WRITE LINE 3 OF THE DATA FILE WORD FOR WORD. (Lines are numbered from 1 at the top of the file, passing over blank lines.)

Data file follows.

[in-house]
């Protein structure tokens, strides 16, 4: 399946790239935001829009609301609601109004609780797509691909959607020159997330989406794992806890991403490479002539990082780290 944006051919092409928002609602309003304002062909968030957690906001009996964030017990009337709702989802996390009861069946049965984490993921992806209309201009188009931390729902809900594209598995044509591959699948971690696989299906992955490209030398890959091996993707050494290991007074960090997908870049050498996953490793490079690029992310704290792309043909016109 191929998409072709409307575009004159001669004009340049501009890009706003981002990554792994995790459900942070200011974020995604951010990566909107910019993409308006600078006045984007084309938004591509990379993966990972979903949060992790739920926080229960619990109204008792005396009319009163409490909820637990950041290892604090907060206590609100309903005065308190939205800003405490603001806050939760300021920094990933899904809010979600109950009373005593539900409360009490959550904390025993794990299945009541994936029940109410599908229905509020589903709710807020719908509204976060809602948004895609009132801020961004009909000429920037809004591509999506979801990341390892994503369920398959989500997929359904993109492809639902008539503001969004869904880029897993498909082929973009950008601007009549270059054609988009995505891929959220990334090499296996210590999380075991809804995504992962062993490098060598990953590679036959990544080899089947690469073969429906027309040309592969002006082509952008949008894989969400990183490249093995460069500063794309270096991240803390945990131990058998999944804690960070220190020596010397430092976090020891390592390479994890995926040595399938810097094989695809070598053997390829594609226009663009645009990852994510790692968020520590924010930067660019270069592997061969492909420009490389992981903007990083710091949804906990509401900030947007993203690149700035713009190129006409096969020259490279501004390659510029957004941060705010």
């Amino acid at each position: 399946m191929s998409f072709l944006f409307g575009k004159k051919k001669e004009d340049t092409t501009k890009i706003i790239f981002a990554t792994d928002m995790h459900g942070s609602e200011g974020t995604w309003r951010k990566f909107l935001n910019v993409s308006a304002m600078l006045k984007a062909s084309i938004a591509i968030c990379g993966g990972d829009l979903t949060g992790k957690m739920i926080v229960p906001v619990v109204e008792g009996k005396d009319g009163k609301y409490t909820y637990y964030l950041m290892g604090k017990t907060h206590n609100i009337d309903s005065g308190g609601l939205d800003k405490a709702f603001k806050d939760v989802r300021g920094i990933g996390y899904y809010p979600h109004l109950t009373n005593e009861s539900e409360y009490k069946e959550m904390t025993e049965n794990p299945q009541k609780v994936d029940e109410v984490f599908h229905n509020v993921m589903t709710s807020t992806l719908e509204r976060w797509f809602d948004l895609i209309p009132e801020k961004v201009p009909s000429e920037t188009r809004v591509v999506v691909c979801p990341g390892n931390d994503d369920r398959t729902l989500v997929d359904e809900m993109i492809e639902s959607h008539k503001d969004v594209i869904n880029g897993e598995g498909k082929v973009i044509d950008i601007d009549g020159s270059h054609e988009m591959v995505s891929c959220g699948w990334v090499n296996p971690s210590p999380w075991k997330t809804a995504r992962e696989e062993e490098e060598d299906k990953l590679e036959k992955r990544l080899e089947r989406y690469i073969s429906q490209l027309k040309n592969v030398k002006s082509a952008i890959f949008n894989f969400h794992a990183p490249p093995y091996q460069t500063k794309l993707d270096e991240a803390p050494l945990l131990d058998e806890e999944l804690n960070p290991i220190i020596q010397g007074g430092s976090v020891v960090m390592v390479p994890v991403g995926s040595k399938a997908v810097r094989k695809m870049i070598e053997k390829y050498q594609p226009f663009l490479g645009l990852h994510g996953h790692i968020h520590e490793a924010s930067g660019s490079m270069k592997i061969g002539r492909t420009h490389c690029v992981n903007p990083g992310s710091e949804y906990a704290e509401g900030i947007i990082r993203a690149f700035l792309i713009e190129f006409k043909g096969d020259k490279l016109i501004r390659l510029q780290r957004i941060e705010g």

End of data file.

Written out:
């Amino acid at each position: 399946m191929s998409f072709l944006f409307g575009k004159k051919k001669e004009d340049t092409t501009k890009i706003i790239f981002a990554t792994d928002m995790h459900g942070s609602e200011g974020t995604w309003r951010k990566f909107l935001n910019v993409s308006a304002m600078l006045k984007a062909s084309i938004a591509i968030c990379g993966g990972d829009l979903t949060g992790k957690m739920i926080v229960p906001v619990v109204e008792g009996k005396d009319g009163k609301y409490t909820y637990y964030l950041m290892g604090k017990t907060h206590n609100i009337d309903s005065g308190g609601l939205d800003k405490a709702f603001k806050d939760v989802r300021g920094i990933g996390y899904y809010p979600h109004l109950t009373n005593e009861s539900e409360y009490k069946e959550m904390t025993e049965n794990p299945q009541k609780v994936d029940e109410v984490f599908h229905n509020v993921m589903t709710s807020t992806l719908e509204r976060w797509f809602d948004l895609i209309p009132e801020k961004v201009p009909s000429e920037t188009r809004v591509v999506v691909c979801p990341g390892n931390d994503d369920r398959t729902l989500v997929d359904e809900m993109i492809e639902s959607h008539k503001d969004v594209i869904n880029g897993e598995g498909k082929v973009i044509d950008i601007d009549g020159s270059h054609e988009m591959v995505s891929c959220g699948w990334v090499n296996p971690s210590p999380w075991k997330t809804a995504r992962e696989e062993e490098e060598d299906k990953l590679e036959k992955r990544l080899e089947r989406y690469i073969s429906q490209l027309k040309n592969v030398k002006s082509a952008i890959f949008n894989f969400h794992a990183p490249p093995y091996q460069t500063k794309l993707d270096e991240a803390p050494l945990l131990d058998e806890e999944l804690n960070p290991i220190i020596q010397g007074g430092s976090v020891v960090m390592v390479p994890v991403g995926s040595k399938a997908v810097r094989k695809m870049i070598e053997k390829y050498q594609p226009f663009l490479g645009l990852h994510g996953h790692i968020h520590e490793a924010s930067g660019s490079m270069k592997i061969g002539r492909t420009h490389c690029v992981n903007p990083g992310s710091e949804y906990a704290e509401g900030i947007i990082r993203a690149f700035l792309i713009e190129f006409k043909g096969d020259k490279l016109i501004r390659l510029q780290r957004i941060e705010g």